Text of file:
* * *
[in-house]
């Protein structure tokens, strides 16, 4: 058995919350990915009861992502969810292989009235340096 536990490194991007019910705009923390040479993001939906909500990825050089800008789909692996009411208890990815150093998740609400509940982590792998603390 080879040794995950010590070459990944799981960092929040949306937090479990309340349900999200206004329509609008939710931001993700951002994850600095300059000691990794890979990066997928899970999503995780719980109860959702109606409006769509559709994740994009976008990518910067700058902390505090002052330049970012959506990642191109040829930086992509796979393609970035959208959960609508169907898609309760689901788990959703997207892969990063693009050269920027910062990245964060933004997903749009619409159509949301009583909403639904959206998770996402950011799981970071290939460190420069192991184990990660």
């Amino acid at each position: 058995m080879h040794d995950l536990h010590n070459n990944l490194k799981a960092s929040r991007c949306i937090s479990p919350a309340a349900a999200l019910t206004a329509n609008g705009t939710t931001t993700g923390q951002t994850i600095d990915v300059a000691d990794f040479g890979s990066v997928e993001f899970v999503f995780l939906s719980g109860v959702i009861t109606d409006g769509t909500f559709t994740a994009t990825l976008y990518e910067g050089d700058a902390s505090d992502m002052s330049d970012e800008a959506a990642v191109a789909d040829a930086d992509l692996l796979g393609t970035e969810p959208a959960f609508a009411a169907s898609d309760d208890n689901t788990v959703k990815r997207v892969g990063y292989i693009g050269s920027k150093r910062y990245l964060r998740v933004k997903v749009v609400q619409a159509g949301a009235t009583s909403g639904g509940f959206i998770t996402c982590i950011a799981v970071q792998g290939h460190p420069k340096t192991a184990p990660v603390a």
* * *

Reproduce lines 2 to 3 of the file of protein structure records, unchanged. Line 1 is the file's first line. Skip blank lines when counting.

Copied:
């Protein structure tokens, strides 16, 4: 058995919350990915009861992502969810292989009235340096 536990490194991007019910705009923390040479993001939906909500990825050089800008789909692996009411208890990815150093998740609400509940982590792998603390 080879040794995950010590070459990944799981960092929040949306937090479990309340349900999200206004329509609008939710931001993700951002994850600095300059000691990794890979990066997928899970999503995780719980109860959702109606409006769509559709994740994009976008990518910067700058902390505090002052330049970012959506990642191109040829930086992509796979393609970035959208959960609508169907898609309760689901788990959703997207892969990063693009050269920027910062990245964060933004997903749009619409159509949301009583909403639904959206998770996402950011799981970071290939460190420069192991184990990660």
């Amino acid at each position: 058995m080879h040794d995950l536990h010590n070459n990944l490194k799981a960092s929040r991007c949306i937090s479990p919350a309340a349900a999200l019910t206004a329509n609008g705009t939710t931001t993700g923390q951002t994850i600095d990915v300059a000691d990794f040479g890979s990066v997928e993001f899970v999503f995780l939906s719980g109860v959702i009861t109606d409006g769509t909500f559709t994740a994009t990825l976008y990518e910067g050089d700058a902390s505090d992502m002052s330049d970012e800008a959506a990642v191109a789909d040829a930086d992509l692996l796979g393609t970035e969810p959208a959960f609508a009411a169907s898609d309760d208890n689901t788990v959703k990815r997207v892969g990063y292989i693009g050269s920027k150093r910062y990245l964060r998740v933004k997903v749009v609400q619409a159509g949301a009235t009583s909403g639904g509940f959206i998770t996402c982590i950011a799981v970071q792998g290939h460190p420069k340096t192991a184990p990660v603390a």